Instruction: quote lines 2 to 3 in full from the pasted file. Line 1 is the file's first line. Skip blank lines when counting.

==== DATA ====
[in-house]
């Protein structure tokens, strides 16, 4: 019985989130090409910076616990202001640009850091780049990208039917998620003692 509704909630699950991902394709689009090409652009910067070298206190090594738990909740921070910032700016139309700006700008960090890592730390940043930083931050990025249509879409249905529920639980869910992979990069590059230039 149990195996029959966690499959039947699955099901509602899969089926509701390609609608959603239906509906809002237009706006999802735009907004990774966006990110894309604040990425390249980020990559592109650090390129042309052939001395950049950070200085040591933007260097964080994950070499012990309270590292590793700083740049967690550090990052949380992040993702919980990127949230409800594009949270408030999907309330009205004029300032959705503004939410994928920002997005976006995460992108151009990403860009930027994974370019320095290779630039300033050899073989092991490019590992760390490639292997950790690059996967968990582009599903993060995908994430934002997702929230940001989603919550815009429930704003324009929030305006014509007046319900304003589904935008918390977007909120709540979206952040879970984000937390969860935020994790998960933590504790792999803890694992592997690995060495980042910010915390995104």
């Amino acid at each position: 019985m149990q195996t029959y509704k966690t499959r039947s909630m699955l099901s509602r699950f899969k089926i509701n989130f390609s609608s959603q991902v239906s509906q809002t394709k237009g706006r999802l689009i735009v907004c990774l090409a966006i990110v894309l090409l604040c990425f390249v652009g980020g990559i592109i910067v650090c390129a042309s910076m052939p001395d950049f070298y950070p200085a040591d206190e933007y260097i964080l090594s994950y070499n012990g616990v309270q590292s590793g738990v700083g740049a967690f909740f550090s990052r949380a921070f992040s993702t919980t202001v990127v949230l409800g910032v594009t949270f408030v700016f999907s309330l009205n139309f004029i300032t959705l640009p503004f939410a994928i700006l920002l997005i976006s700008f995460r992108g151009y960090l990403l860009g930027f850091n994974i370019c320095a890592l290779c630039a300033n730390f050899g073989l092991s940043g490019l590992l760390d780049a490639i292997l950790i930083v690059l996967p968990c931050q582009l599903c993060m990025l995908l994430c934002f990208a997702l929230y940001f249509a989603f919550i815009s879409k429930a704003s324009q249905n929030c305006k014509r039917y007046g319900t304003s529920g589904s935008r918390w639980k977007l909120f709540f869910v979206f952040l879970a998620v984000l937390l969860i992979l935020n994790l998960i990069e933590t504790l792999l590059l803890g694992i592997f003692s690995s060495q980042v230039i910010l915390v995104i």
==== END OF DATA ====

């Protein structure tokens, strides 16, 4: 019985989130090409910076616990202001640009850091780049990208039917998620003692 509704909630699950991902394709689009090409652009910067070298206190090594738990909740921070910032700016139309700006700008960090890592730390940043930083931050990025249509879409249905529920639980869910992979990069590059230039 149990195996029959966690499959039947699955099901509602899969089926509701390609609608959603239906509906809002237009706006999802735009907004990774966006990110894309604040990425390249980020990559592109650090390129042309052939001395950049950070200085040591933007260097964080994950070499012990309270590292590793700083740049967690550090990052949380992040993702919980990127949230409800594009949270408030999907309330009205004029300032959705503004939410994928920002997005976006995460992108151009990403860009930027994974370019320095290779630039300033050899073989092991490019590992760390490639292997950790690059996967968990582009599903993060995908994430934002997702929230940001989603919550815009429930704003324009929030305006014509007046319900304003589904935008918390977007909120709540979206952040879970984000937390969860935020994790998960933590504790792999803890694992592997690995060495980042910010915390995104």
């Amino acid at each position: 019985m149990q195996t029959y509704k966690t499959r039947s909630m699955l099901s509602r699950f899969k089926i509701n989130f390609s609608s959603q991902v239906s509906q809002t394709k237009g706006r999802l689009i735009v907004c990774l090409a966006i990110v894309l090409l604040c990425f390249v652009g980020g990559i592109i910067v650090c390129a042309s910076m052939p001395d950049f070298y950070p200085a040591d206190e933007y260097i964080l090594s994950y070499n012990g616990v309270q590292s590793g738990v700083g740049a967690f909740f550090s990052r949380a921070f992040s993702t919980t202001v990127v949230l409800g910032v594009t949270f408030v700016f999907s309330l009205n139309f004029i300032t959705l640009p503004f939410a994928i700006l920002l997005i976006s700008f995460r992108g151009y960090l990403l860009g930027f850091n994974i370019c320095a890592l290779c630039a300033n730390f050899g073989l092991s940043g490019l590992l760390d780049a490639i292997l950790i930083v690059l996967p968990c931050q582009l599903c993060m990025l995908l994430c934002f990208a997702l929230y940001f249509a989603f919550i815009s879409k429930a704003s324009q249905n929030c305006k014509r039917y007046g319900t304003s529920g589904s935008r918390w639980k977007l909120f709540f869910v979206f952040l879970a998620v984000l937390l969860i992979l935020n994790l998960i990069e933590t504790l792999l590059l803890g694992i592997f003692s690995s060495q980042v230039i910010l915390v995104i």